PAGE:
"Do I trust this person? Should I believe what I am reading? Is this a lie, or will this be useful to fulfill my want/need?"

      Because there is no face to face communication, this is always the biggest issue in any person's buying decision, especially online or over the phone. Video's attempt to address this, but they are highly controlled and easily manipulated, so the advantage is all for the marketer. If they didn't WANT the product, they wouldn't even be considering it, and would thereby not be having any conversation.

      Trust is always the biggest factor in ANY buying decision.

      Hope this helps a little.
      Awesome post - you're speaking my language here because it's about ENTERING the conversation - as in YOU personally making an ENTRY into a conversation. Not just saying something, but physically being a present and recognizable speaker, and one that's worthy of trust. That's kind of what I was trying to say just now, but I think you did it better. Kudos!

      Originally Posted by Dennis Gaskill View Post

      Unless you only want to include people who have read this book, asking people for an interpretation of one sentence without knowing the context in which it was used is like asking someone if the pie is good without letting them taste it.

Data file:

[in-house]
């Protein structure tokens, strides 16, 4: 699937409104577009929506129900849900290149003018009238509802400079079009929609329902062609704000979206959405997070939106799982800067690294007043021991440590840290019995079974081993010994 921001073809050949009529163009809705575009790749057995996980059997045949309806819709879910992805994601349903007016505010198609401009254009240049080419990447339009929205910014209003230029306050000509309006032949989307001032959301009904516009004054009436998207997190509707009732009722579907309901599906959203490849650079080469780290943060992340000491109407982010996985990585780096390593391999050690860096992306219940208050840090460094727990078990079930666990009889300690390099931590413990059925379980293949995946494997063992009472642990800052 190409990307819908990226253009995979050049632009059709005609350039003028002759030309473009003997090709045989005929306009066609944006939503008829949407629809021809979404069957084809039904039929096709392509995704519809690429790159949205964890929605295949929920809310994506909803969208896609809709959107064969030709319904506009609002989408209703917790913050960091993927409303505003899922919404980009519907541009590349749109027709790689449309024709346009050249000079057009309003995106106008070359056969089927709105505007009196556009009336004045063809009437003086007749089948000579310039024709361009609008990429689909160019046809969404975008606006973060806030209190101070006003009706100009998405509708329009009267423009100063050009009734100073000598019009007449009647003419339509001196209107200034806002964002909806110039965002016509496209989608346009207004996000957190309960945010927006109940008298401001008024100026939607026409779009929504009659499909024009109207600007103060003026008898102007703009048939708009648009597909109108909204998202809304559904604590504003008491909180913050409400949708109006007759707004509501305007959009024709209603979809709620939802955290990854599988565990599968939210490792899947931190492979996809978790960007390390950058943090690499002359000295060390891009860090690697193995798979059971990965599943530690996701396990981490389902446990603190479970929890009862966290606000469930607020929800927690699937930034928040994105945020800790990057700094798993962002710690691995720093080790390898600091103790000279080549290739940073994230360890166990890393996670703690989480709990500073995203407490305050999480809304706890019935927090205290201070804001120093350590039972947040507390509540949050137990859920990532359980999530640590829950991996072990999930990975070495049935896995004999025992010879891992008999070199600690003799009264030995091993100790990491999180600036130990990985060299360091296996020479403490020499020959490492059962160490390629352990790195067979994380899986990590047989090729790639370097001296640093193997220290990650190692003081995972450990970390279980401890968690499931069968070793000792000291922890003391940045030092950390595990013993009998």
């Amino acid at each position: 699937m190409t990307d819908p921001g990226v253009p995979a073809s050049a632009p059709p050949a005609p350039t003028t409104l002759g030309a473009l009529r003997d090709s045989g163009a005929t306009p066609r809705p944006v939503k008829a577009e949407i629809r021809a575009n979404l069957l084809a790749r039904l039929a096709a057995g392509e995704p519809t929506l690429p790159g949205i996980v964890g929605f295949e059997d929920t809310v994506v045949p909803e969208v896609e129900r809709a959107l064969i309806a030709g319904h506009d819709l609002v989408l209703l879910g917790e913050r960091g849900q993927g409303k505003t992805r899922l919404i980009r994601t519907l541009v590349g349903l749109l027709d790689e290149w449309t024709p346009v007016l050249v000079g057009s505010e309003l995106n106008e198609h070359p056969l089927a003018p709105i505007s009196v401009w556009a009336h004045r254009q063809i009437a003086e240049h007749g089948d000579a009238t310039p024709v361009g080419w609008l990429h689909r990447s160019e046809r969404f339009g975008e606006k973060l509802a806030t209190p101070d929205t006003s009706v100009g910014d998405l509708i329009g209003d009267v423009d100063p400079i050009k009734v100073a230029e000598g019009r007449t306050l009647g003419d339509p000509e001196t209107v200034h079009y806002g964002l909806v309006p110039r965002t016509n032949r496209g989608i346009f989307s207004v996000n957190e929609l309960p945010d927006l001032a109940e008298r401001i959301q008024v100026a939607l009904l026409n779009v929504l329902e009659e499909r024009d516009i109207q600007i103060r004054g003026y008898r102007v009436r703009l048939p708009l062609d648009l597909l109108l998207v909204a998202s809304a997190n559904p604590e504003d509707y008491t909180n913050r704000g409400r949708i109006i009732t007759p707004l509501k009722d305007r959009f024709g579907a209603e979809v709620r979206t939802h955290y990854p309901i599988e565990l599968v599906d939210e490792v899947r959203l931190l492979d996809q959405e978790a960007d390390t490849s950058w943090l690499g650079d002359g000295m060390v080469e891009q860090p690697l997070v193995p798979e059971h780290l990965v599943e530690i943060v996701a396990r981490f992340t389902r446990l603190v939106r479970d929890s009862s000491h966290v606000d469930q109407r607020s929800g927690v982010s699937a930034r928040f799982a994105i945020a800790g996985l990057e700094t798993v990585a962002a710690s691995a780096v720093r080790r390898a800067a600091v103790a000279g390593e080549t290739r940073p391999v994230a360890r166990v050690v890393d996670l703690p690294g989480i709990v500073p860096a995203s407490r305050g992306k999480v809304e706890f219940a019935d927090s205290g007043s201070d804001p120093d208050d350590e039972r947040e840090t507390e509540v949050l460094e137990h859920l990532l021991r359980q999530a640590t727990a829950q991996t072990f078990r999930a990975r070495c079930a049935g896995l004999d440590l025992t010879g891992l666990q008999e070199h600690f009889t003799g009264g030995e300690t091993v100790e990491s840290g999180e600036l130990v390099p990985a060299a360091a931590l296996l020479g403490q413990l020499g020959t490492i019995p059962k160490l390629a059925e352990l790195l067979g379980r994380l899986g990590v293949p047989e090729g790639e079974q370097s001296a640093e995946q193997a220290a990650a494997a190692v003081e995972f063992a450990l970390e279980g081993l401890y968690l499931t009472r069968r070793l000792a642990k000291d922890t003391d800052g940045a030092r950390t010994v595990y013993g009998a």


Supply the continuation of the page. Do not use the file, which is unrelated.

Why not share the context and tell us what you think it means, and let the discussion progress without the guessing game?
      I'm not really trying to play a guessing game. As I said, it's not that I think my interpretation is right and others are wrong. I think they're all right if they're useful.

      The whole point of what I was saying is that the quote is so widely stated and interpreted and acted upon WITHOUT the proper context. And since most people forget it was written prior to 1937, all kinds of stuff gets cobbled onto it, or read into it, that wasn't meant by the author.

      I really don't get the pie analogy - it's more like I'm saying, this is what this guy says his pie tastes like, so what do you think he made the pie out of? Because I've found that the ingredients available now are different than what were available then. I've made my own fix, and others have too, but we're all in effect eating a different (though still tasty) pie. And we all think it's the same pie, but it's really not. But since we all ended up with tasty pies, why not share recipes? Make sense?
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      • Profile picture of the author Kevin_Hutto